ed the Argo in a small bayou about seventy-five miles up the Sunflower. I also found the Cotton Plant sunk in Lake George, with nothing out of the water but the tops of her smoke-stacks. At Gaines's Landing, on the Sunflower, I found, and brought away, a cutter which was lost on the Deer Creek expedition. I have as prisoners two engineers and a pilot in the service of the rebels, and several deserters and refugees, John G. Walker, Lieutenant Commanding United States Navy. To Acting Rear-Admiral D. D. Porter, Commanding Mississippi Squadron. Cincinnati Commercial account. United States gunboat Baron De Kalb, mouth of the Yazoo River, May 31, 1863. We have just returned from our expedition in pursuit of the enemy's transports, and have been highly successful. Having received orders from Admiral Porter to ascend the Yazoo to the highest possible point, and destroy every rebel transport found, we left the mouth of this river on the evening of the twenty-fourth, and proc
he Fourth Delaware were stationed ; but before their services were required Colonel Porter had pushed forward to the support with two regiments, and Colonel West, aftmiles now intervened between the ground where the skirmish opened and where Colonel Porter stood ready to receive them, yet the rear of our column had scarcely reached Baltimore Store when the rebels, by another road, dashed upon Colonel Porter's command, hoping to cut it off; but the gallant Colonel had received his orders and knr with almost magical celerity. General Keyes now rode to the front, and Colonel Porter and Colonel Grimshaw were withdrawn from their positions. Their line of reire a shot or in any way to expose our position. In the mean time Grimshaw and Porter skirted the large field on which our line was formed, Captain Fagan, of the arte of ex-President Tyler--he preferred to remain on the field till morning. Colonel Porter, who commanded a brigade, occupied Dr. Tyler's abandoned house as headquart
effectively without a good corps of surveyors. I have the honor to be, very respectfully, your obedient servant, David D. Porter, Acting Rear-Admiral Com'g Miss. Squadron. Hon. Gideon Welles, Secretary of the Navy, Washington. Headquarters lefton the left I am under many obligations. Very respectfully your obedient servant, F. J. Herron, Major-General. Admiral D. D. Porter, Commanding Mississippi Squadron. Headquarters left division investing forces, Vicksburgh, July 5, 1863. Captaed during the day. Very respectfully, your obedient servant, Thos. J. Selfridge, Lieutenant Commander. Acting Rear-Admiral David D. Porter, Commanding Mississippi Squadron. Headquarters Expeditionary army, Black River, July 4, 1863. Admiral D. Admiral D. D. Porter, Commanding Fleet. dear Admiral: No event in my life could have given me more personal pride or pleasure than to have met you to-day on the wharf at Vicksburgh — a Fourth of July so eloquent in events as to need no words or stimulants to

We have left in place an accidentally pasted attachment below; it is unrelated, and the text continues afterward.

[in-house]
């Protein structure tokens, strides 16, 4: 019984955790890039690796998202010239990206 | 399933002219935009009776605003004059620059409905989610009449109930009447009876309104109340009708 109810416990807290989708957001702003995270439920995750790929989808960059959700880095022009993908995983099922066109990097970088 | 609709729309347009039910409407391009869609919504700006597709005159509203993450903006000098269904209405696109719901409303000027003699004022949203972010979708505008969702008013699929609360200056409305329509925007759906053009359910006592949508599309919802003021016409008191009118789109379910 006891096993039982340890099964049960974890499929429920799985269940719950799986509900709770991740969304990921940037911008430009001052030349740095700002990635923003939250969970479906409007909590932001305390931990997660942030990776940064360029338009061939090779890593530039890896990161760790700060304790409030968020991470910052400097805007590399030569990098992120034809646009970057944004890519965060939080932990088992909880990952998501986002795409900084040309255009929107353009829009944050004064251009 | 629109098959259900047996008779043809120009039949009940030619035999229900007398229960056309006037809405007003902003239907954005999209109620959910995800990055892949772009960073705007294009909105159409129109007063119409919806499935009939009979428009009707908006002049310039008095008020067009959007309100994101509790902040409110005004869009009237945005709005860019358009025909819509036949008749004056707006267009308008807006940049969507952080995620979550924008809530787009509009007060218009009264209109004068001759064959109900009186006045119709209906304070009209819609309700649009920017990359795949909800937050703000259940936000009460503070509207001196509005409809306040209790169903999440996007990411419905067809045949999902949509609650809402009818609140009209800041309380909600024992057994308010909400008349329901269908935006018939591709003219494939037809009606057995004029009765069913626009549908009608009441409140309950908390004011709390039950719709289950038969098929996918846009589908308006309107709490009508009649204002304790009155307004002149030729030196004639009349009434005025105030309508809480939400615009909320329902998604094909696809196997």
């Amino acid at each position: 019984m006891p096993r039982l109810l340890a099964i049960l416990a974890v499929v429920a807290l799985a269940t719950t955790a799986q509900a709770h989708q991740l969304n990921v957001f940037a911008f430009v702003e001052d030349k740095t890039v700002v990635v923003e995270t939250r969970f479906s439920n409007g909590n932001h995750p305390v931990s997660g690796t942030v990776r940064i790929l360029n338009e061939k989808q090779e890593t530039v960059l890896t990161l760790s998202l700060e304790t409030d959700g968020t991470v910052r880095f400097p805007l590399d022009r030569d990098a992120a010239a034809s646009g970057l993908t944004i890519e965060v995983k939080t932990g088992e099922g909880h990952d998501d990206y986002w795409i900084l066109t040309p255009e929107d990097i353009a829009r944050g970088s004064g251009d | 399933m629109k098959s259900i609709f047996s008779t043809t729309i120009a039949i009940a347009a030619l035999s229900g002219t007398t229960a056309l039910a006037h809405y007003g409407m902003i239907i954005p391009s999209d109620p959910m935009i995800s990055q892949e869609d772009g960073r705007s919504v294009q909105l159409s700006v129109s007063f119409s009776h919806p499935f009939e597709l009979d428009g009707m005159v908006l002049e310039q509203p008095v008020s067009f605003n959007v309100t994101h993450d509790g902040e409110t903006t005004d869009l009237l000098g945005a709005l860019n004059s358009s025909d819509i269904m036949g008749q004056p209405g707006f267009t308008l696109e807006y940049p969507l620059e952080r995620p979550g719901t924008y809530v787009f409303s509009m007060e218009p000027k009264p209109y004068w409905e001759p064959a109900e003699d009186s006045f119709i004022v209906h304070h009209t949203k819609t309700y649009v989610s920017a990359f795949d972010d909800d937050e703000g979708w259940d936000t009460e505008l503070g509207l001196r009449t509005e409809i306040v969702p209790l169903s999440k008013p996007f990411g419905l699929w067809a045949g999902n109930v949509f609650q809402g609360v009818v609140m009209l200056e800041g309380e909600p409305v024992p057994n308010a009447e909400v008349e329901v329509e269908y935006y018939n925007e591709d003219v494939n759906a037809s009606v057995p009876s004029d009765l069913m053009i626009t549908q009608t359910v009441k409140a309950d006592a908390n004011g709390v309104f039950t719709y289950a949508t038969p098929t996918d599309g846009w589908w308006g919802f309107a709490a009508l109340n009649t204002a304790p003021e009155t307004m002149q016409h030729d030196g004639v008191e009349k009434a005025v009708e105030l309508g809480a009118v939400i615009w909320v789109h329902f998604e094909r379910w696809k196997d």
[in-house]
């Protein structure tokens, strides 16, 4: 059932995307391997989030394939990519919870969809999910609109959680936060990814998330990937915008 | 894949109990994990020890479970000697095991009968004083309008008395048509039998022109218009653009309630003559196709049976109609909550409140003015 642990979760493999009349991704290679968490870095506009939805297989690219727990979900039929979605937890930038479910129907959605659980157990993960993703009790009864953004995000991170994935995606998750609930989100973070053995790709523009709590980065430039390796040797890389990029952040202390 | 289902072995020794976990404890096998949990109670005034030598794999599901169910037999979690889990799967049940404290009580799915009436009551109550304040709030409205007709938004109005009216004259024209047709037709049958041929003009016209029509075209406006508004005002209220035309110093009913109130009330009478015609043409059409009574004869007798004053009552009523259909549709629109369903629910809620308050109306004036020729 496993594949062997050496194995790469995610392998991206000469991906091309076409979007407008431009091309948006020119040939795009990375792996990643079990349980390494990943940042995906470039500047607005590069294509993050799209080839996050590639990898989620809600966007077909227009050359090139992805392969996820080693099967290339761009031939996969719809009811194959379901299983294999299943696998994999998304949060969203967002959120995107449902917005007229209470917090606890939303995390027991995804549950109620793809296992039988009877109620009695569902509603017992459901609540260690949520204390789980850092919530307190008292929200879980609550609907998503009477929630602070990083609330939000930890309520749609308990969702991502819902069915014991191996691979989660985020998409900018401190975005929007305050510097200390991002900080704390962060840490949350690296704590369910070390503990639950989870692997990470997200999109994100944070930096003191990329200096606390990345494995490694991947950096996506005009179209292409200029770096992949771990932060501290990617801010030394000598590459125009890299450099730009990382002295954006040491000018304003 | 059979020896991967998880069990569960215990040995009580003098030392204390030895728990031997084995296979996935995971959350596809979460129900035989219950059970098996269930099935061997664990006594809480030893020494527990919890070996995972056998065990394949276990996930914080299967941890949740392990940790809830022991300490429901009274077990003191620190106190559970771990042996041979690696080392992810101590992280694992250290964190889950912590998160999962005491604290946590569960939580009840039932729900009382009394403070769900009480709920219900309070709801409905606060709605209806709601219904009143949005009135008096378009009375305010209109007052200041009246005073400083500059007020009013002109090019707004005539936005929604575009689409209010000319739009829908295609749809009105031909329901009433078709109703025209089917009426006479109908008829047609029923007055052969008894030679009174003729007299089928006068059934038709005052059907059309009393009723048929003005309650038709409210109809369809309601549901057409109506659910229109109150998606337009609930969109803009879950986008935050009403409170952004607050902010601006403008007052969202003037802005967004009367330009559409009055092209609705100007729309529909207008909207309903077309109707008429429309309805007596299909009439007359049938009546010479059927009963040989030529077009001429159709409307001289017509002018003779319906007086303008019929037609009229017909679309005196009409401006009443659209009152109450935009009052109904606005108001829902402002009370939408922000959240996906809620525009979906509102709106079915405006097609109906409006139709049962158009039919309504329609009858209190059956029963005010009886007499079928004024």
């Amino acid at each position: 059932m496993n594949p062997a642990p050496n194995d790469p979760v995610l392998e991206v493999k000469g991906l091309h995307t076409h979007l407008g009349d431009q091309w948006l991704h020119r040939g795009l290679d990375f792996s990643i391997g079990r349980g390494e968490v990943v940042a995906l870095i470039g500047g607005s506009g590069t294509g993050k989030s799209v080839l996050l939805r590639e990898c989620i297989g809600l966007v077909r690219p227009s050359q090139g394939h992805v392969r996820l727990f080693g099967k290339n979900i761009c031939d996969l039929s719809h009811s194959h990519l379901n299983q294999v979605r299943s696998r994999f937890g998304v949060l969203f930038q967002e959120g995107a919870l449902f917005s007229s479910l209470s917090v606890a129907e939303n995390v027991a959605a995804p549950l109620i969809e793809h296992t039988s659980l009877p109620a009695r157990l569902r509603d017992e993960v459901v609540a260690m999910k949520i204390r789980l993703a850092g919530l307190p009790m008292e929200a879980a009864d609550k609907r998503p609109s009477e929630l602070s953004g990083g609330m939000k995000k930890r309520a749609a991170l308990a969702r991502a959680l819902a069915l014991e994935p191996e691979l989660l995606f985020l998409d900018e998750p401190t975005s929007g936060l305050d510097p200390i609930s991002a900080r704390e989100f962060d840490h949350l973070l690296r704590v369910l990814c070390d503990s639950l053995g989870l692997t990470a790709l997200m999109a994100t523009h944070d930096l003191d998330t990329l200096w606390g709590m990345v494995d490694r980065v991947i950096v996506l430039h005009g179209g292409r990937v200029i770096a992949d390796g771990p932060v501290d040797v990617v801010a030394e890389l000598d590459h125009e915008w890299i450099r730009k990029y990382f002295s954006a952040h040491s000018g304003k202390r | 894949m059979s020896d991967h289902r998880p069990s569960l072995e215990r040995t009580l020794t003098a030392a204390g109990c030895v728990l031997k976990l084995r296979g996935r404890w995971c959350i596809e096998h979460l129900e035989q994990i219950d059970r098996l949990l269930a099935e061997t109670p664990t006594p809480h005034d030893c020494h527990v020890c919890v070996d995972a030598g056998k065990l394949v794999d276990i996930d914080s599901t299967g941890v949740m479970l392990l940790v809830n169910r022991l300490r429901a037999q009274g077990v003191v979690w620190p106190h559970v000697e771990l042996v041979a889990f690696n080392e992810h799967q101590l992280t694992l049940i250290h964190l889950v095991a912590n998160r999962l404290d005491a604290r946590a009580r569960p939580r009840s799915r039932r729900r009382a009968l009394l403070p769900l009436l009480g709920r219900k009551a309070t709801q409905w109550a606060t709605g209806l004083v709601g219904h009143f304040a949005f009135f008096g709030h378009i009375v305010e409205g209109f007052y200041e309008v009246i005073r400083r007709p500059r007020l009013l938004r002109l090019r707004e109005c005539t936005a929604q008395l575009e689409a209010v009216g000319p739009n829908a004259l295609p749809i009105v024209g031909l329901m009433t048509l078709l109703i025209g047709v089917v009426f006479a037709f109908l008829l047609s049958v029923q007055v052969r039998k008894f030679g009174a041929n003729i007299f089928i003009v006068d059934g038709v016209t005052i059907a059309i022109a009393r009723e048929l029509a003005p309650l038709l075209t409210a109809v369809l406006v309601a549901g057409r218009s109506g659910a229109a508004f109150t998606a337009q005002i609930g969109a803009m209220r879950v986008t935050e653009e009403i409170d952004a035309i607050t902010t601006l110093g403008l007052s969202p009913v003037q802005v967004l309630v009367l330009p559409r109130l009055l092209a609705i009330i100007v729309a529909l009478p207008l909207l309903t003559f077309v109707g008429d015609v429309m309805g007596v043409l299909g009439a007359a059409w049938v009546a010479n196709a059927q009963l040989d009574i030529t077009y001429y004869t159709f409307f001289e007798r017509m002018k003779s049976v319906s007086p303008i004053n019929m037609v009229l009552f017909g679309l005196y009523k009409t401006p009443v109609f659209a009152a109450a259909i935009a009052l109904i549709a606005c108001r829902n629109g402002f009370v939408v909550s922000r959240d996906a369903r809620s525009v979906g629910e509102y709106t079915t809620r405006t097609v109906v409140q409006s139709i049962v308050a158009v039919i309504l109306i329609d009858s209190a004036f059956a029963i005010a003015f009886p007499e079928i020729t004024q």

Doc. 102.-expedition up Red River. Report of Admiral Porter. United States Mississippi Squadron. Flag-ship Black Hawk, off Vicksburgh, July 18, 1863. sir: I have the honor to inform you that the expedition I sent into the Red River region proved very successful. Ascending the Black and Tensas Rivers, (running parallel with the Mississippi,) Lieutenant Commanding Selfridge made the head of navigation — Tensas Lake and Bayou Macon, thirty miles above Vicksburgh, and within five or scavalry and captured the whole. Thus Walker's army is left almost without ammunition. The officers and men have shown great energy on this expedition, and have met with no mishaps. They procured a good deal of information by which future movements will be regulated. The people in the whole of that section are very hostile to the Government — rank rebels. I have the honor to be, etc., David D. Porter, R. A. Commanding Mississippi Squadron. Hon. Gideon Welles, Secretary of the Navy
ore underneath, was burned. After the second move, the Eldridge House party, which numbered about sixty, were safely, as they supposed, located in the Whitney House. Quantrell had chosen this place for his headquarters, and swore he would shoot any of his men who attempted to molest any of them. Many people, knowing this, slipped in and were saved. One brute came in upon his horse while the party were going from one place to the other, and was told by one of Quantrell's head men, named Porter, that he would kill him if he did not dry up. Every thing went on very well while Quantrell was there; he promised that he would be the last man to leave the town, and none of his men should return. He took a lunch, and finally ordered the command to move out of the city, which they did. After mounting his horse, he lifted his hat to the ladies, and bowing politely, said: Ladies, I now bid you good morning. I hope when we meet again, it will be under more favorable circumstances. Putting
ed the active command of the troops investing the stronghold, and these were adequately reenforced. The naval squadron on the Mississippi, under command of Rear-Admiral Porter, was also steadily increased until more than one hundred armed vessels were employed upon the river, including many iron-clad gunboats of great power. Parte military topography of the banks of the Mississippi. All these attempts having failed from physical obstacles found to be insurmountable, General Grant and Admiral Porter at last put afloat armed steamers and steamtransports, which ran through the fires of the long line of shore batteries which the insurgents had crected at Vic were established near the mouth of the Yazoo River, and which constituted an important part of the defensive system of Vicksburgh, were taken and raised by Rear-Admiral Porter, who thereupon sent a detachment of his fleet up that important tributary of the Mississippi, and effectually destroyed the numerous vessels and stores whic